The Los Angeles Times had an interesting article today by Nicholas Riccardi on the long-term unemployed. According to his statistics, long-term unemployment among college graduates has nearly tripled since the bursting of the tech bubble in 2000.
"Even as overall hiring is picking up and economic growth remains strong, industries are transforming at a rapid pace as they adjust to intense competition and technological change. That means skilled jobs can quickly become obsolete, while others are outsourced. Educated workers are increasingly subject to the job insecurities and disruptions usually plaguing blue-collar laborers. Although a college education is still one of a worker’s best assets, it’s no guarantee that a worker’s skills will match demands of a shifting job market."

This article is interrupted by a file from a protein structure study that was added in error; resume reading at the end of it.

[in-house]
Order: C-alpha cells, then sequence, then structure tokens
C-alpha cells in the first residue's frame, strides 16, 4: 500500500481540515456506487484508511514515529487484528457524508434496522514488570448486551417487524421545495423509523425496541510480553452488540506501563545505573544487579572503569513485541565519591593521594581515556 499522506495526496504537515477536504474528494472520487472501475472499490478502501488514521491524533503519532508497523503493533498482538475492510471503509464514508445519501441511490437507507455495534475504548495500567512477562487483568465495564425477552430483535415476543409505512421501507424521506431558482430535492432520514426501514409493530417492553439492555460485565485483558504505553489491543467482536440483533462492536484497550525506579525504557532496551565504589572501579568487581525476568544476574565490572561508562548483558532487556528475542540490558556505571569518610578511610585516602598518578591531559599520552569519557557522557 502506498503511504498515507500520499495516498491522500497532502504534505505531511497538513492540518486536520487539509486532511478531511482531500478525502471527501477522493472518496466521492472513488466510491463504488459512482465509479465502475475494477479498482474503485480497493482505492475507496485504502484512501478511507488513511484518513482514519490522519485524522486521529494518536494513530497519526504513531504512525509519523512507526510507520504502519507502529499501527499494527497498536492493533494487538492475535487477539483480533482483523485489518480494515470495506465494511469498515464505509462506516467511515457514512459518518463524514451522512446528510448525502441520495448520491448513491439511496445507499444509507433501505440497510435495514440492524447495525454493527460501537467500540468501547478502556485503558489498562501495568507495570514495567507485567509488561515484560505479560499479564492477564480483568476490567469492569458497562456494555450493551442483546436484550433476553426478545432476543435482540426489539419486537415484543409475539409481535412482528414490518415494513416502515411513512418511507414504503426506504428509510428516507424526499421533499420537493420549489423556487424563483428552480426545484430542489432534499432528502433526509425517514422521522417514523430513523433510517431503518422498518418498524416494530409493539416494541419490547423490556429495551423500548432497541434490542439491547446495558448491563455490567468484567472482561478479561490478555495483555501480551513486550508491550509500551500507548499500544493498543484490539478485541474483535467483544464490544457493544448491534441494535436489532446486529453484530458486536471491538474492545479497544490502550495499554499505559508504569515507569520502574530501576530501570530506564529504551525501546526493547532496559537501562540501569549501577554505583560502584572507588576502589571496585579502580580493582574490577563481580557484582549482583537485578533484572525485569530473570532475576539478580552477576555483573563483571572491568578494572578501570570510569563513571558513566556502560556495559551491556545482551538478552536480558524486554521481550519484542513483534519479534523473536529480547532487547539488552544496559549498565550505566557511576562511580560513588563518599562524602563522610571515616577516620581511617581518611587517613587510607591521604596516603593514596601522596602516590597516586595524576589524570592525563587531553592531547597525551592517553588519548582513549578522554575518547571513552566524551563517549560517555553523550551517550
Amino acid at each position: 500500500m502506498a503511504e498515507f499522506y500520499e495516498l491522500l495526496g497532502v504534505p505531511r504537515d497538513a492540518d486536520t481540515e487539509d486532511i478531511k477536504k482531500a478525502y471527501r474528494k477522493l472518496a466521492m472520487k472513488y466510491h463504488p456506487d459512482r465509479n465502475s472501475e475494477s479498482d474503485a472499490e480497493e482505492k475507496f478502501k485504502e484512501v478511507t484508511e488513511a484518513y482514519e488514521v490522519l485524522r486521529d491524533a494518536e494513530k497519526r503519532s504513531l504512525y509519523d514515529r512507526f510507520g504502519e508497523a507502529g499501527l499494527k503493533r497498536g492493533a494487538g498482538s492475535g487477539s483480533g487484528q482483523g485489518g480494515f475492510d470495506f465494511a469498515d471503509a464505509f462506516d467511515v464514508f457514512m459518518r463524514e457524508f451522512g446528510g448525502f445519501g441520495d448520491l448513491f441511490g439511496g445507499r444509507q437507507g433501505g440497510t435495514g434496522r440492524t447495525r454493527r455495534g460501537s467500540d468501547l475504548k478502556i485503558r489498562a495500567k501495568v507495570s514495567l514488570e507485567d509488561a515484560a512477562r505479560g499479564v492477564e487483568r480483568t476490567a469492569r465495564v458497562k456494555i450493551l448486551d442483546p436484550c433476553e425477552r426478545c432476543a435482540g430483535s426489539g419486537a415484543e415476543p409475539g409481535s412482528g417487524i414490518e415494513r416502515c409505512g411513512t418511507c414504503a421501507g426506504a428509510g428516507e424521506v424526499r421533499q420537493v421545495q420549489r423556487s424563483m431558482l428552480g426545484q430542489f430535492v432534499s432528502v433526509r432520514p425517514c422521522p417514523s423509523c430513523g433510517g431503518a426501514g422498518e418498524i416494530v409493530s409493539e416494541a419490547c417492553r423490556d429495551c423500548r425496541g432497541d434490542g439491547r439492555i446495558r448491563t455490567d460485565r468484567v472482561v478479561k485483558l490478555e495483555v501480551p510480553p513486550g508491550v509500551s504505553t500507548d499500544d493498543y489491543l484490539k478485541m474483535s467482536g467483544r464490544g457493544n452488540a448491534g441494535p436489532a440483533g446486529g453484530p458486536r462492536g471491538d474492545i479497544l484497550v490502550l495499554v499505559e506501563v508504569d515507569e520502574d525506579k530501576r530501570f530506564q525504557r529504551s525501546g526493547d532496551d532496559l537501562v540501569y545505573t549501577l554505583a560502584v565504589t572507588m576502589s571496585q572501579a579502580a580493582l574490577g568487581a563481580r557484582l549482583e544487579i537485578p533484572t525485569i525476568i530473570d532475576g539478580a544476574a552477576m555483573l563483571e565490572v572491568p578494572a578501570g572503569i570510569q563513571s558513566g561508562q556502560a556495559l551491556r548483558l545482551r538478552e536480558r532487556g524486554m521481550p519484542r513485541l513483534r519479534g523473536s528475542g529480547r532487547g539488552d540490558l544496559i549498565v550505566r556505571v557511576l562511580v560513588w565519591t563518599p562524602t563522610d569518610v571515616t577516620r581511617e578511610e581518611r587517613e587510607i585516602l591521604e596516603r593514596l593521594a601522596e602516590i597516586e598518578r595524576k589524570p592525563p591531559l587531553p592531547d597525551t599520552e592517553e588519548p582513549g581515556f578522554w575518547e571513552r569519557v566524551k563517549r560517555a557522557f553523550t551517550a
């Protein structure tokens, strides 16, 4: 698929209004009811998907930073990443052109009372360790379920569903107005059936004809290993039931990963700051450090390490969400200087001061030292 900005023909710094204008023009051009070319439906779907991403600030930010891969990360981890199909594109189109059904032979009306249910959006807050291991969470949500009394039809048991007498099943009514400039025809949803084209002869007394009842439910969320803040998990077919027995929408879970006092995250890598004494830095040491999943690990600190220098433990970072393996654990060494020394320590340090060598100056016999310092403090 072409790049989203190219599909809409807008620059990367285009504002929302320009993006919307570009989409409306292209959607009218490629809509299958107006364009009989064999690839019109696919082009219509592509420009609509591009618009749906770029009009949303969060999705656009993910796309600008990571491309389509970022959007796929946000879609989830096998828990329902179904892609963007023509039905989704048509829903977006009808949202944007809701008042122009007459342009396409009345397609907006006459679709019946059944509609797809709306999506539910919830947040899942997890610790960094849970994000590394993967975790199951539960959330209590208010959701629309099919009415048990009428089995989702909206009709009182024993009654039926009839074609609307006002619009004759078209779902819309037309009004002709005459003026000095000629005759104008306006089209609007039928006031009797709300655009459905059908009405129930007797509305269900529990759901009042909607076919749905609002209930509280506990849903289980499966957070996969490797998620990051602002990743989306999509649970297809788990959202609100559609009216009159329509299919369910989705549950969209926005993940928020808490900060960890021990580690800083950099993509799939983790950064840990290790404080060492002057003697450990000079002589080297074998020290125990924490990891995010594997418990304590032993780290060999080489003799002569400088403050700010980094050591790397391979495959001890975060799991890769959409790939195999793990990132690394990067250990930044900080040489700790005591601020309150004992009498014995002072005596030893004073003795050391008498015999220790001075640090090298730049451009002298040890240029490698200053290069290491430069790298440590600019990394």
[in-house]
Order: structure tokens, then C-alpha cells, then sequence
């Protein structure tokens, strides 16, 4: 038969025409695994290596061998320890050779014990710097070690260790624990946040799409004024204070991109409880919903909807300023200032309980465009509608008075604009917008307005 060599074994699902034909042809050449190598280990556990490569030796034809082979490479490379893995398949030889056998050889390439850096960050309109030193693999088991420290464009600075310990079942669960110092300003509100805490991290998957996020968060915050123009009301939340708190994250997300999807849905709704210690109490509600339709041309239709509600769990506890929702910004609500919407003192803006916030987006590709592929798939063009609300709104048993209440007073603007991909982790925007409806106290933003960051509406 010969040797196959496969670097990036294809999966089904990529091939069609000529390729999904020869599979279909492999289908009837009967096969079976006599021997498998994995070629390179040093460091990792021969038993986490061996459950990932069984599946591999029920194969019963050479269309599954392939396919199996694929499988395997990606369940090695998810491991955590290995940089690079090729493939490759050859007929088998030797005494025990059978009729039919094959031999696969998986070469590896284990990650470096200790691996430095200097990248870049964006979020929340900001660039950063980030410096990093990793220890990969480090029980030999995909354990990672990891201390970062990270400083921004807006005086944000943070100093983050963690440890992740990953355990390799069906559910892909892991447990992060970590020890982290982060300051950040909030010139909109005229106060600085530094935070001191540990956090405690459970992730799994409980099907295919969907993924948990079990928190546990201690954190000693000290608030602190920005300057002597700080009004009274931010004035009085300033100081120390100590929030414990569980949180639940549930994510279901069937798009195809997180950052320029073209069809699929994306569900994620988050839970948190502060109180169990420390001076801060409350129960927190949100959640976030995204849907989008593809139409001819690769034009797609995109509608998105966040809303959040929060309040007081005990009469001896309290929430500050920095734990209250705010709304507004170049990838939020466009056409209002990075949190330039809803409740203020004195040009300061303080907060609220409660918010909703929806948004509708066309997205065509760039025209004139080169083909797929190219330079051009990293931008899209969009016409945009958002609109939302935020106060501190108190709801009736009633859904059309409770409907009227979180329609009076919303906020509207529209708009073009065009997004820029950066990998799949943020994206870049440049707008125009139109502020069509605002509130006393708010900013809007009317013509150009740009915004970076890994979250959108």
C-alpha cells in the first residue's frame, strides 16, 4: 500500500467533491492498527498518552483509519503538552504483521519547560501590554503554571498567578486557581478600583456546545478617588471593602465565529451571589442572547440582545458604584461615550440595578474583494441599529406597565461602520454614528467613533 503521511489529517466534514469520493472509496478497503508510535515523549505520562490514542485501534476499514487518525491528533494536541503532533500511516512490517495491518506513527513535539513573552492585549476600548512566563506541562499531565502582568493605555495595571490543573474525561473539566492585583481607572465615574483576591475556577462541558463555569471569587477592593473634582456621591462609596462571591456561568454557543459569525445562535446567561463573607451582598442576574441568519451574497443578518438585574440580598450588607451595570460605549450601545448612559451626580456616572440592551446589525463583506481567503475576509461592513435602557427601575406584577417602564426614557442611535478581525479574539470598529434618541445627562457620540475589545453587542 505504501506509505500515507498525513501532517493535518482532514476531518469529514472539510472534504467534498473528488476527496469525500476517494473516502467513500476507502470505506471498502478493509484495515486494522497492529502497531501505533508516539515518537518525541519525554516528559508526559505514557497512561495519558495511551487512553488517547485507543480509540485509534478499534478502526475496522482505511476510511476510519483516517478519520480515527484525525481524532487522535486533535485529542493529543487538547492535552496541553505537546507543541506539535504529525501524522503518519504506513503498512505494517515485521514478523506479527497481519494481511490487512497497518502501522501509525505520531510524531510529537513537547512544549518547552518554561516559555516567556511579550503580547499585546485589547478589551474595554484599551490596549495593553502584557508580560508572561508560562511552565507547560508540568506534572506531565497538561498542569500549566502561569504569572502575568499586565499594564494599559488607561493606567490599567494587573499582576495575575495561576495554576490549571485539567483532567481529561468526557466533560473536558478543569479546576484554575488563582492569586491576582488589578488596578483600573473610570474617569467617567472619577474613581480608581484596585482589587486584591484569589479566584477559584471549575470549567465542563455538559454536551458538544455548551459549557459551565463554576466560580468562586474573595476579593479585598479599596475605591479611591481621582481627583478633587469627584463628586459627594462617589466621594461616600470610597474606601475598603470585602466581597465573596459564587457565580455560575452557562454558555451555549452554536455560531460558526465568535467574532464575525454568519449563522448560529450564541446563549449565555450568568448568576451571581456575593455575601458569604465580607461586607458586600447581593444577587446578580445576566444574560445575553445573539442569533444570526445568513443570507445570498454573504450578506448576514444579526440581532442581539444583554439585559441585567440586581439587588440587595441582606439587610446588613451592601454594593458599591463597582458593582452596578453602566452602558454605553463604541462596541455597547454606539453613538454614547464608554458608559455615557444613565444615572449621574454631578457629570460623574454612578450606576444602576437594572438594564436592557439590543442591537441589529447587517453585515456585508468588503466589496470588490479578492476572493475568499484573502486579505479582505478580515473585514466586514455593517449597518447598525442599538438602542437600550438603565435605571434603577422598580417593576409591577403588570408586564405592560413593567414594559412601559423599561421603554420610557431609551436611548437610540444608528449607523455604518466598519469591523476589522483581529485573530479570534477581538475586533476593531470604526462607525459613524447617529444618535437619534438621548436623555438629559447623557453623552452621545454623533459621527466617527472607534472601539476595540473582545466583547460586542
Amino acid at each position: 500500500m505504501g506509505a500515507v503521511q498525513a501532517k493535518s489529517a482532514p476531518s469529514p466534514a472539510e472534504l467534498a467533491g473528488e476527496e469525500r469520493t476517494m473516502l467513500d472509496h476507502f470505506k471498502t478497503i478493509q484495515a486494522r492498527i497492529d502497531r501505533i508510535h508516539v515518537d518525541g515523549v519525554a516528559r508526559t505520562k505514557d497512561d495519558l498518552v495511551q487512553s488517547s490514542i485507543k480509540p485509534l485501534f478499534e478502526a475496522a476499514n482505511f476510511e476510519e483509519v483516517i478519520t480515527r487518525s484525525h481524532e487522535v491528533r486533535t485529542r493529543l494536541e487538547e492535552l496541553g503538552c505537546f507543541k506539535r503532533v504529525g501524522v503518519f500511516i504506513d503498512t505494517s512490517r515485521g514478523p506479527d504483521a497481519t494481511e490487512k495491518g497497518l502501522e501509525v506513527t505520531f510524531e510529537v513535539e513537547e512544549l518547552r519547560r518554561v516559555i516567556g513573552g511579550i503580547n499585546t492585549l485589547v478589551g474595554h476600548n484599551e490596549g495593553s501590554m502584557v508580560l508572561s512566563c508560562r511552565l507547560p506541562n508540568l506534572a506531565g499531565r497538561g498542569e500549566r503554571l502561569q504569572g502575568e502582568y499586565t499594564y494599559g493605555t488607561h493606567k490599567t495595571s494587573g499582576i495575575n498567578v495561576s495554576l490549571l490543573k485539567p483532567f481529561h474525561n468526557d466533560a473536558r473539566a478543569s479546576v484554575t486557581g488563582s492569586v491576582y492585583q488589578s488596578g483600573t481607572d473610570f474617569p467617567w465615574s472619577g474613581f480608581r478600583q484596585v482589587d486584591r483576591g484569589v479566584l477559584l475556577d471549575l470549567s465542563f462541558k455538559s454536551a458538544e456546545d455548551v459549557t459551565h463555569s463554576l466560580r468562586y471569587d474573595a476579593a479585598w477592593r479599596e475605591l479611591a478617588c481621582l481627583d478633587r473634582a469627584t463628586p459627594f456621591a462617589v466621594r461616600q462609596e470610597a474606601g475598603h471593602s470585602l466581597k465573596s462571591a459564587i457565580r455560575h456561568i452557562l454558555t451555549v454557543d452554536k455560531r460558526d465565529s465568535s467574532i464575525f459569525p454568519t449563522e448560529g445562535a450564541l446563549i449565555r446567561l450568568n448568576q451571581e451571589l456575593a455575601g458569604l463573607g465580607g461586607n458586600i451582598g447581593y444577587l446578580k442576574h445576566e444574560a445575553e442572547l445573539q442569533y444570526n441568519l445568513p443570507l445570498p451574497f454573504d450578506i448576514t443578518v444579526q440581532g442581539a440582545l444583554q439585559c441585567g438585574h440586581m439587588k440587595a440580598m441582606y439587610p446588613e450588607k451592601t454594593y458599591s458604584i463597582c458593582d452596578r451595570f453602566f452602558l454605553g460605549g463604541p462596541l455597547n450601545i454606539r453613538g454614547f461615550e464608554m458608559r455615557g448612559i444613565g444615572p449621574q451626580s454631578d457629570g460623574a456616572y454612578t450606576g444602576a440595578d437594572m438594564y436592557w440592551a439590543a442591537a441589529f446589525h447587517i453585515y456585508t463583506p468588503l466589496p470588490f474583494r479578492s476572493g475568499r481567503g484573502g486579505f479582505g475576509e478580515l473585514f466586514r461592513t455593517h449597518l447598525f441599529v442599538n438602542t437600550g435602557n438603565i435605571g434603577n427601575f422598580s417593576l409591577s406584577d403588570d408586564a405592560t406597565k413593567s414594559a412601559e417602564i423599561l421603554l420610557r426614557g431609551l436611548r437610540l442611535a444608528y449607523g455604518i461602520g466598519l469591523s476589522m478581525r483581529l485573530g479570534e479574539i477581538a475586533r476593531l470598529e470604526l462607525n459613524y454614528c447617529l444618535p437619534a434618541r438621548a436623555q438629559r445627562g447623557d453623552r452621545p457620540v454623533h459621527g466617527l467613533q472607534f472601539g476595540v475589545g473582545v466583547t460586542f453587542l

Manufacturers know very well how the pace of change has accelerated. More and more companies are implementing lean manufacturing and lean enterprise techniques in order to compete effectively within their industry. We are investing heavily in employee training to give our workforce the skills they need to help us succeed. Hiring new team members often means an extensive training regimen before they are fully up to speed.
It is also important to realize the value of that training and new knowledge. The workforce is no longer a group of people simply assembling a product; they are a team on the lookout for waste and looking for a better way of doing business.
We must ensure we leverage the power of that knowledge.